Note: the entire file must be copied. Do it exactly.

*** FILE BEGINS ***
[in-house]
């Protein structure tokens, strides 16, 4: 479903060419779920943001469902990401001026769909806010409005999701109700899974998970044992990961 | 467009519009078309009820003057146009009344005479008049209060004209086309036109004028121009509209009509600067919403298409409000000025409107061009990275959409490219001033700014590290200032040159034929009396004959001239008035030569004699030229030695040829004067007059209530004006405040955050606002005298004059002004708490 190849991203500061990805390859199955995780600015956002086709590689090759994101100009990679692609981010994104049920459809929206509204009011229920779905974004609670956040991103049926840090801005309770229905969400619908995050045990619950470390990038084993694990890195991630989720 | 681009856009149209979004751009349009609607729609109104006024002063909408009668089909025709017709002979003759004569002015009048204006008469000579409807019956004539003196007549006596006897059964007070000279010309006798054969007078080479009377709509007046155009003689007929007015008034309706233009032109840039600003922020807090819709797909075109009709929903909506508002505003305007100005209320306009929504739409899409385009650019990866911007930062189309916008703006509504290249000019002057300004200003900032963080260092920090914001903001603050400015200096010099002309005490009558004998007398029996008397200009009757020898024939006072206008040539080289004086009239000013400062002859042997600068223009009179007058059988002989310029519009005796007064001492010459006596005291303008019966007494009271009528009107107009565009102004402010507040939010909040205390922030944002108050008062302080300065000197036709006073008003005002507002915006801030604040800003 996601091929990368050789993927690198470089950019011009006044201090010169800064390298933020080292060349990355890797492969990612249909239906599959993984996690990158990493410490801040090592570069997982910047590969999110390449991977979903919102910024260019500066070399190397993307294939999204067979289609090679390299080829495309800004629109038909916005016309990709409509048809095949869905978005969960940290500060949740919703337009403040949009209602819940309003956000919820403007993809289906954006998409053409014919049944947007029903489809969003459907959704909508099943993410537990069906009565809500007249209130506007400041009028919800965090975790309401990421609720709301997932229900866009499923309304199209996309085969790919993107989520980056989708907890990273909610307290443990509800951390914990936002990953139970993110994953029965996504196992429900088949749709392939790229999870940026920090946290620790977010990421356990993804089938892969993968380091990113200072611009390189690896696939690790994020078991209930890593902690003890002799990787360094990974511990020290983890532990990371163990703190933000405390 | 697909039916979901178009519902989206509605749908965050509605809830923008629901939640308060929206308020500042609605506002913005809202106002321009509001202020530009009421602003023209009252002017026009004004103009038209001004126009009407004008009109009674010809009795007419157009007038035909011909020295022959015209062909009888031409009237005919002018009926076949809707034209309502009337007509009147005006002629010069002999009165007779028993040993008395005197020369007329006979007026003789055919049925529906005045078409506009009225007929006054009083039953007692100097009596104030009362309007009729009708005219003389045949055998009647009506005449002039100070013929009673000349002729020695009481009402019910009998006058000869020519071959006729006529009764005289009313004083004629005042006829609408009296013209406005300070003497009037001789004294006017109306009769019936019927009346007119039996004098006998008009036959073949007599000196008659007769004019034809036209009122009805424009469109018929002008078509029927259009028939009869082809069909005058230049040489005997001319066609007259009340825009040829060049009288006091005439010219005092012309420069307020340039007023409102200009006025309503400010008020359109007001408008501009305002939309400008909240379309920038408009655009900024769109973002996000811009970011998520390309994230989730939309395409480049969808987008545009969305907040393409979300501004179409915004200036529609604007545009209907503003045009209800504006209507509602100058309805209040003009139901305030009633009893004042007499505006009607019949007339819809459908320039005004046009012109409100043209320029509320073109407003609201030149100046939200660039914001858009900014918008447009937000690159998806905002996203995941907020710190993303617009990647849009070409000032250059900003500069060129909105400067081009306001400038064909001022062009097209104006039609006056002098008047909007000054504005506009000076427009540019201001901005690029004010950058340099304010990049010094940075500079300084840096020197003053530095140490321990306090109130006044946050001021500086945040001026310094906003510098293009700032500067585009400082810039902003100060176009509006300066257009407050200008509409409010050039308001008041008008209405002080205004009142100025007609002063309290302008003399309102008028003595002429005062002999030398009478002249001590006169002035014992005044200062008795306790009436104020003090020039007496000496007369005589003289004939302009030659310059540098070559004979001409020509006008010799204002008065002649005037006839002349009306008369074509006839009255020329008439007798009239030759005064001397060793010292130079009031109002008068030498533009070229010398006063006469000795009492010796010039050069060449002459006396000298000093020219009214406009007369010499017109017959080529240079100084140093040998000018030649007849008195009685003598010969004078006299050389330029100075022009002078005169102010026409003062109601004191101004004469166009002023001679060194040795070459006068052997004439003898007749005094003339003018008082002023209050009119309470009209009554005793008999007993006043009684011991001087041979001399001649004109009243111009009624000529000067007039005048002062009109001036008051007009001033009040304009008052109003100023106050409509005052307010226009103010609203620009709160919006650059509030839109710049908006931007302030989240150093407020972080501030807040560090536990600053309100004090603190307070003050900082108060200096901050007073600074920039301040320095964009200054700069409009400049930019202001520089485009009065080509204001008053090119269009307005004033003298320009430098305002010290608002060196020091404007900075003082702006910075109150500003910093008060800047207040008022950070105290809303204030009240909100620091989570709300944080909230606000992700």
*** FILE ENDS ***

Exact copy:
[in-house]
């Protein structure tokens, strides 16, 4: 479903060419779920943001469902990401001026769909806010409005999701109700899974998970044992990961 | 467009519009078309009820003057146009009344005479008049209060004209086309036109004028121009509209009509600067919403298409409000000025409107061009990275959409490219001033700014590290200032040159034929009396004959001239008035030569004699030229030695040829004067007059209530004006405040955050606002005298004059002004708490 190849991203500061990805390859199955995780600015956002086709590689090759994101100009990679692609981010994104049920459809929206509204009011229920779905974004609670956040991103049926840090801005309770229905969400619908995050045990619950470390990038084993694990890195991630989720 | 681009856009149209979004751009349009609607729609109104006024002063909408009668089909025709017709002979003759004569002015009048204006008469000579409807019956004539003196007549006596006897059964007070000279010309006798054969007078080479009377709509007046155009003689007929007015008034309706233009032109840039600003922020807090819709797909075109009709929903909506508002505003305007100005209320306009929504739409899409385009650019990866911007930062189309916008703006509504290249000019002057300004200003900032963080260092920090914001903001603050400015200096010099002309005490009558004998007398029996008397200009009757020898024939006072206008040539080289004086009239000013400062002859042997600068223009009179007058059988002989310029519009005796007064001492010459006596005291303008019966007494009271009528009107107009565009102004402010507040939010909040205390922030944002108050008062302080300065000197036709006073008003005002507002915006801030604040800003 996601091929990368050789993927690198470089950019011009006044201090010169800064390298933020080292060349990355890797492969990612249909239906599959993984996690990158990493410490801040090592570069997982910047590969999110390449991977979903919102910024260019500066070399190397993307294939999204067979289609090679390299080829495309800004629109038909916005016309990709409509048809095949869905978005969960940290500060949740919703337009403040949009209602819940309003956000919820403007993809289906954006998409053409014919049944947007029903489809969003459907959704909508099943993410537990069906009565809500007249209130506007400041009028919800965090975790309401990421609720709301997932229900866009499923309304199209996309085969790919993107989520980056989708907890990273909610307290443990509800951390914990936002990953139970993110994953029965996504196992429900088949749709392939790229999870940026920090946290620790977010990421356990993804089938892969993968380091990113200072611009390189690896696939690790994020078991209930890593902690003890002799990787360094990974511990020290983890532990990371163990703190933000405390 | 697909039916979901178009519902989206509605749908965050509605809830923008629901939640308060929206308020500042609605506002913005809202106002321009509001202020530009009421602003023209009252002017026009004004103009038209001004126009009407004008009109009674010809009795007419157009007038035909011909020295022959015209062909009888031409009237005919002018009926076949809707034209309502009337007509009147005006002629010069002999009165007779028993040993008395005197020369007329006979007026003789055919049925529906005045078409506009009225007929006054009083039953007692100097009596104030009362309007009729009708005219003389045949055998009647009506005449002039100070013929009673000349002729020695009481009402019910009998006058000869020519071959006729006529009764005289009313004083004629005042006829609408009296013209406005300070003497009037001789004294006017109306009769019936019927009346007119039996004098006998008009036959073949007599000196008659007769004019034809036209009122009805424009469109018929002008078509029927259009028939009869082809069909005058230049040489005997001319066609007259009340825009040829060049009288006091005439010219005092012309420069307020340039007023409102200009006025309503400010008020359109007001408008501009305002939309400008909240379309920038408009655009900024769109973002996000811009970011998520390309994230989730939309395409480049969808987008545009969305907040393409979300501004179409915004200036529609604007545009209907503003045009209800504006209507509602100058309805209040003009139901305030009633009893004042007499505006009607019949007339819809459908320039005004046009012109409100043209320029509320073109407003609201030149100046939200660039914001858009900014918008447009937000690159998806905002996203995941907020710190993303617009990647849009070409000032250059900003500069060129909105400067081009306001400038064909001022062009097209104006039609006056002098008047909007000054504005506009000076427009540019201001901005690029004010950058340099304010990049010094940075500079300084840096020197003053530095140490321990306090109130006044946050001021500086945040001026310094906003510098293009700032500067585009400082810039902003100060176009509006300066257009407050200008509409409010050039308001008041008008209405002080205004009142100025007609002063309290302008003399309102008028003595002429005062002999030398009478002249001590006169002035014992005044200062008795306790009436104020003090020039007496000496007369005589003289004939302009030659310059540098070559004979001409020509006008010799204002008065002649005037006839002349009306008369074509006839009255020329008439007798009239030759005064001397060793010292130079009031109002008068030498533009070229010398006063006469000795009492010796010039050069060449002459006396000298000093020219009214406009007369010499017109017959080529240079100084140093040998000018030649007849008195009685003598010969004078006299050389330029100075022009002078005169102010026409003062109601004191101004004469166009002023001679060194040795070459006068052997004439003898007749005094003339003018008082002023209050009119309470009209009554005793008999007993006043009684011991001087041979001399001649004109009243111009009624000529000067007039005048002062009109001036008051007009001033009040304009008052109003100023106050409509005052307010226009103010609203620009709160919006650059509030839109710049908006931007302030989240150093407020972080501030807040560090536990600053309100004090603190307070003050900082108060200096901050007073600074920039301040320095964009200054700069409009400049930019202001520089485009009065080509204001008053090119269009307005004033003298320009430098305002010290608002060196020091404007900075003082702006910075109150500003910093008060800047207040008022950070105290809303204030009240909100620091989570709300944080909230606000992700």